Blood in the Depths

evil mermaids

From the 2011 film “Pirates of the Caribbean: On Stranger Tides”

In later years, it was largely believed that Fair Isle, a tiny spit of an island between Sumburgh Head and Mainland, Shetland, which would eventually be claimed by Scotland, was originally settled by Bronze Age traders.

The real story was first withheld and then lost to history. Truth be told, Nordic raiders used Fair Isle as a hiding place for their plunder. By the ninth century, the Isle would become a legitimate Norse settlement, but hundreds of years earlier, it was the site of treasure, home of marauders, and a monument to a fearsome curse.

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Meeting the Future Mrs. Shaw

London 1890

© London Stereoscopic Company/Getty Images – Found at NPR.org

William Shaw was stepping out of the pub on Northumberland Street near the Charing Cross railway station when he quite literally collided with his next wife. He’d been looking at his pocket watch and calculating how much time he had left to catch his train, and she had been rearranging the parcels she was carrying as they had begun to slip from her hands.

“Oh, I am terribly sorry, Sir. I didn’t mean to…”

“Think nothing of it.” He bent forward to retrieve the parcels that had fallen to the pavement when they ran into one another.

Handing them back, he executed a small bow. “Mr. William Shaw at your service.”

It was difficult for her to return the courtesy given she was once again laden with physical burdens. “Miss Julia Witherspoon, Sir. Thank you for returning my parcels to me.”

“Please, you seem to be having difficulty. May I assist you?”

The offer was generous, but she was hesitant to accept the help of an unknown gentleman, even one with such apparent good breeding. On the other hand, her employer wasn’t particularly forgiving and she was already late.

“Very kind of you sir. I’ve been purchasing provisions for my employer and must meet my train to return to his domicile.”

“I would be honored to carry your parcels to your train, Miss Witherspoon.”

Thus the immortal Mr. William Shaw, for that was the nom de voyage he used these days, accompanied his future wife to Charing Cross. She was unaware of this, of course, though she found him quite charming and amusing.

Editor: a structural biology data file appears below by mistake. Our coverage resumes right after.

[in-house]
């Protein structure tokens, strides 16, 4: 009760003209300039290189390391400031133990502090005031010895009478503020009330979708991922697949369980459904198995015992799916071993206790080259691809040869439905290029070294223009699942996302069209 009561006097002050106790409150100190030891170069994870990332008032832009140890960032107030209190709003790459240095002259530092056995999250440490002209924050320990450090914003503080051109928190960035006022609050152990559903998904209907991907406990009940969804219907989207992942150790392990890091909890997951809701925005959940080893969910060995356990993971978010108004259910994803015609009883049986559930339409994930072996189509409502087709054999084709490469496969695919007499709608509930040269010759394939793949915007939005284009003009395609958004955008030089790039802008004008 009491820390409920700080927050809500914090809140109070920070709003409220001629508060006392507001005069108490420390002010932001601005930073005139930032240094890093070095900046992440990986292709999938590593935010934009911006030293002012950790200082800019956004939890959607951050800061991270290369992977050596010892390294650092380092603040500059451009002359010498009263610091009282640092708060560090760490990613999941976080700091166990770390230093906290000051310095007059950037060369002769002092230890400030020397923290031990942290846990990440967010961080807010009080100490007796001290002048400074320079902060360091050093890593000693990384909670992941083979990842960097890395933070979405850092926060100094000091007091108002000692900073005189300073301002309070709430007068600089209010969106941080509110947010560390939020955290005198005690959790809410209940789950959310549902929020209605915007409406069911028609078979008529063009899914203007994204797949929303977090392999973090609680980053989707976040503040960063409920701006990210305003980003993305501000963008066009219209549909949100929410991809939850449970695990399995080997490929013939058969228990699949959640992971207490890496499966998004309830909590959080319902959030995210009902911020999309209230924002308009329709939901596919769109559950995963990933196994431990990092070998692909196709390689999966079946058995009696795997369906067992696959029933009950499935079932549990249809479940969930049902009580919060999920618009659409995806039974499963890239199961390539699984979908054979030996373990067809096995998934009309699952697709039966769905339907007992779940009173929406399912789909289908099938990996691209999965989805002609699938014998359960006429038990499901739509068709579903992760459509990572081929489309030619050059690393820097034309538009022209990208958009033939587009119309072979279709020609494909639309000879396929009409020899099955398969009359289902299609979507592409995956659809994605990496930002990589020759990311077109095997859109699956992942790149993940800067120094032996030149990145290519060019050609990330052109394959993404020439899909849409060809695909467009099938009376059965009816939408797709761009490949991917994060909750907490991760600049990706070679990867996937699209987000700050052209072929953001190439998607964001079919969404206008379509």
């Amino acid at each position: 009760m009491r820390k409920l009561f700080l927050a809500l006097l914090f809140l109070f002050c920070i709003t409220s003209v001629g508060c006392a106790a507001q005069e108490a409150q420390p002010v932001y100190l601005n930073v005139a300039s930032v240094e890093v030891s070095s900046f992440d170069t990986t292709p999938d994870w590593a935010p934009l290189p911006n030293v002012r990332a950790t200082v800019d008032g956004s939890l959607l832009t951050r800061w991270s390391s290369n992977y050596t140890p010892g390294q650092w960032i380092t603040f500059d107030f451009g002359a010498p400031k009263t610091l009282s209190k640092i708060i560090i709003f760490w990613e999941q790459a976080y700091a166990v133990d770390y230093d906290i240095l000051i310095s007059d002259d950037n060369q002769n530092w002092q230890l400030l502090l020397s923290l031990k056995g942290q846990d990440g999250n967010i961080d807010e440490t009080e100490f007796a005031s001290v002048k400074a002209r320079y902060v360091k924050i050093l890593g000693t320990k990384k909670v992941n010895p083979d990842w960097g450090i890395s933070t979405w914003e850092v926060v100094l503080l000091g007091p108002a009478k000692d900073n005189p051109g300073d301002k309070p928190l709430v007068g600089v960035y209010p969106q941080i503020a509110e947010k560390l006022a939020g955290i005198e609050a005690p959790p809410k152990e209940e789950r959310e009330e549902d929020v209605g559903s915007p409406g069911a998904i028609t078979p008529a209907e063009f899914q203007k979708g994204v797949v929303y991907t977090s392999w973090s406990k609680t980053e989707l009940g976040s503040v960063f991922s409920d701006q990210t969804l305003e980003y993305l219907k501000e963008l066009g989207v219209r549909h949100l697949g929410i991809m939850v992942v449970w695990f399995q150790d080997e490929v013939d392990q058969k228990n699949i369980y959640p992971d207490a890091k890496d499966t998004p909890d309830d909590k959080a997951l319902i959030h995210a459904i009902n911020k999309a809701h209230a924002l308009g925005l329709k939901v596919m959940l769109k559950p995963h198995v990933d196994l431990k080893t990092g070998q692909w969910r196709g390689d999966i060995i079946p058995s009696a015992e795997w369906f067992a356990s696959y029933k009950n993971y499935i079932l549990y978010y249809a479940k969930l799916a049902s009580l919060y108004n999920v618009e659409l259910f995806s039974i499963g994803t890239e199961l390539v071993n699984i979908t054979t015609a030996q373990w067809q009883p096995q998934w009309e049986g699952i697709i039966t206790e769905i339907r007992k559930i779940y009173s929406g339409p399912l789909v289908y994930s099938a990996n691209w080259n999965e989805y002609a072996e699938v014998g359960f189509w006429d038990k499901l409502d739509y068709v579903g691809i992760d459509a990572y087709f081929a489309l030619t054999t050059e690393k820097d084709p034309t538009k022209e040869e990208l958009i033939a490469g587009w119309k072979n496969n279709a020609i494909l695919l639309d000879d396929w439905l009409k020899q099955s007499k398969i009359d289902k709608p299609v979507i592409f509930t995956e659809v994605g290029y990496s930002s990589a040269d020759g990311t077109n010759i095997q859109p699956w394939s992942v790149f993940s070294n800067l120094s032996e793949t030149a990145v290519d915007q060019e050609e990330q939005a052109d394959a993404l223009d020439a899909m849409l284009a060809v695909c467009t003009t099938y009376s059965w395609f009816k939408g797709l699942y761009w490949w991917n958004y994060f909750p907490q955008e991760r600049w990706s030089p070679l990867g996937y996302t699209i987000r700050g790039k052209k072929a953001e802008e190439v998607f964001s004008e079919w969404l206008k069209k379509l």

He, on the other hand, was absolutely sure they would wed before the year was out (and was satisfied he was missing his own train for the right reasons). He had buried twenty-one, or perhaps twenty-two brides since he began his long journey through the corridors of history, the last one a mere two decades ago.

The future Mrs. Shaw would make a comforting companion to share the next fifty or sixty years with. He had a feeling that the 20th century was about to begin on the right foot.

I’m leveraging characters I first introduced in the flash fiction piece Traveling the Road Back, a tale about an immortal named William Shaw who, a century prior, made the mistake of letting his wife and one true love Julia board the doomed HMS Titanic. It takes decades, but he finally invents a time machine so he can go back to the early 20th century and save her life.

I’ve gotten more than one request to expand their story, so I wrote this in an attempt to “try out” writing about turn-of-the-century (20th century, that is) London and the first meeting between William and Julia.

How did I do?

Traveling the Road Back

old car

© Al Forbes

William Shaw was pulling the modified 1902 Cadillac Runabout behind his SUV to an abandoned country road where he would be unobserved.

He’d purchased it from an elderly widow, her husband’s pride and joy, but the old man lacked stamina and finances to restore this beauty.

Shaw unloaded the Cadillac at his destination. Appropriately costumed, he got in and activated the controls. He’d spent a century building wealth and the time transmitter so he, an immortal, could go back and correct his worst mistake. This time, he’d arrive in Southampton and prevent his beloved wife Julia from boarding the Titanic.

I wrote this piece of flash fiction in response to Rochelle Wisoff-Fields’ Friday Fictioneers challenge using the accompanying photo prompt, and attempting to write a complete story in 100 words or less. I managed exactly 100 words.

To read more stories based on this week’s prompt, visit InLinkz.com.

I am somewhat manipulating the plot from the 1980 film Somewhere in Time starring the late Christopher Reeve and Jane Seymour.

In this case, William Shaw, an immortal, or at least very long-lived person, met and married a woman named Julia in the very early 20th century. They had a falling out for some reason, and she left him. She boarded the RMS Titanic at Southampton on April 10, 1912, and died when it sank early the morning of the 14th.

Shaw is an immortal, but he can’t go back in time. However being an immortal, he has nothing but time and patience in amassing wealth and eventually inventing a method of time travel that could be incorporated into a vintage automobile (no, he doesn’t have to travel eighty-eight miles per hour).

In the original history, Shaw didn’t go after Julia and she died. This time, he intends to prevent her from boarding the Titanic and save her life. They’ll spend however many years they can together, until enough time passes and she finally dies of old age.

He creates one critical problem, though. Now there are two of him in the world, and from 1912 on, there will always be two of him.